But despite occasional invocations of Freudian theory in the press, it wasn’t until the Cold War that the psychoanalyzing of our presidents became a widespread pastime. The impulse had its roots in the work of the World War II-era Office of Strategic Services and its successor, the Central Intelligence Agency, both of which used psychoanalysis to study Hitler, Stalin and other leaders, to better understand their behavior and, perhaps, anticipate their actions. Then, in 1957, the Harvard historian William Langer, in his presidential address to the American Historical Association, urged his colleagues to avail themselves of the insights of “dynamic” or “depth psychology”—approaches to studying the mind, building on Freud, that look at the deep, even unconscious, forces that underpin human actions, feelings, decisions and struggles—in thinking about the past. Langer—who had served in both the OSS and CIA, and whose psychoanalyst brother wrote the OSS report on Hitler—argued that in light of the strides made by psychoanalysis, “the homespun, common-sense psychological interpretations of past historians … seem woefully inadequate, not to say naïve.”
The next year, Erik Erikson published his landmark psychobiography Young Man Luther, about the Reformation leader. It won a generally positive reception—though it was too overtly Freudian for some people’s tastes. Erikson used the harsh and demanding nature of Luther’s father to explain not only the boy’s deep sense of moral inferiority but also the conception of God he ultimately developed that would characterize early Protestantism. Even many critics of psychohistory conceded the book’s virtues.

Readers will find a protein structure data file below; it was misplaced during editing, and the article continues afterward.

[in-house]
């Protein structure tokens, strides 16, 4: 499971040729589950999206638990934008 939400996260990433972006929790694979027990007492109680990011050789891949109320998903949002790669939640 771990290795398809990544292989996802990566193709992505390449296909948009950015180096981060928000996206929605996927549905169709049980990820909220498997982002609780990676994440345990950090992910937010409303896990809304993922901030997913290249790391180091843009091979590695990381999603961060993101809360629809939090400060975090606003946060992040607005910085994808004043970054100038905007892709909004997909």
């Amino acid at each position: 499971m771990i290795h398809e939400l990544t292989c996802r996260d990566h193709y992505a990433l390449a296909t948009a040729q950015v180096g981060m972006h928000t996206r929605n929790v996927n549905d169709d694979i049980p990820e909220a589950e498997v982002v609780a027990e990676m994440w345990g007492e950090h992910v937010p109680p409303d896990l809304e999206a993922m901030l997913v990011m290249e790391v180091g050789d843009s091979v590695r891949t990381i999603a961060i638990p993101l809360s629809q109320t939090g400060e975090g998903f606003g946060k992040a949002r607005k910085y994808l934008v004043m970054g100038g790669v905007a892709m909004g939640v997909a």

More than academic fashion, though, it was the Cold War itself that put the mental health of political leaders on the public’s radar. The United States had emerged as a nuclear superpower, engaged in a hostile struggle with a rival nuclear power. Americans readily grasped the need for a president who was sane, stable and mature.
This new interest had consequences besides the psychological scrutiny of Richard Nixon. In the early 1960s, the Cuban Missile Crisis, along with doomsday movies like Dr. Strangelove and Fail Safe, brought home the importance of presidential sanity in a nuclear crisis. One nightmare scenario envisioned a hot-headed or irrational president starting a war; another had a Russian missile strike killing the president and others in the line of succession. As historian Rebecca Lubot, a recent Rutgers University history PhD, has argued, these worries spurred support for the 25th Amendment, which establishes the presidential line of succession. In June 1963, Nixon, now out of office, said as much to Tennessee Senator Estes Kefauver, who was planning hearings on a presidential succession bill. “With the advent of the terrible and instant destructive power of atomic weapons,” Nixon wrote, “the nation cannot afford to have any period of time when there is doubt or legal quibbling as to where the ultimate power to use those weapons resides.” Kefauver died weeks later, and with him the bill. But the next chairman of the Subcommittee on Constitutional Amendments, Birch Bayh of Indiana, …read more
Read more here: What Happens When Americans Try to Psychoanalyze Their Leaders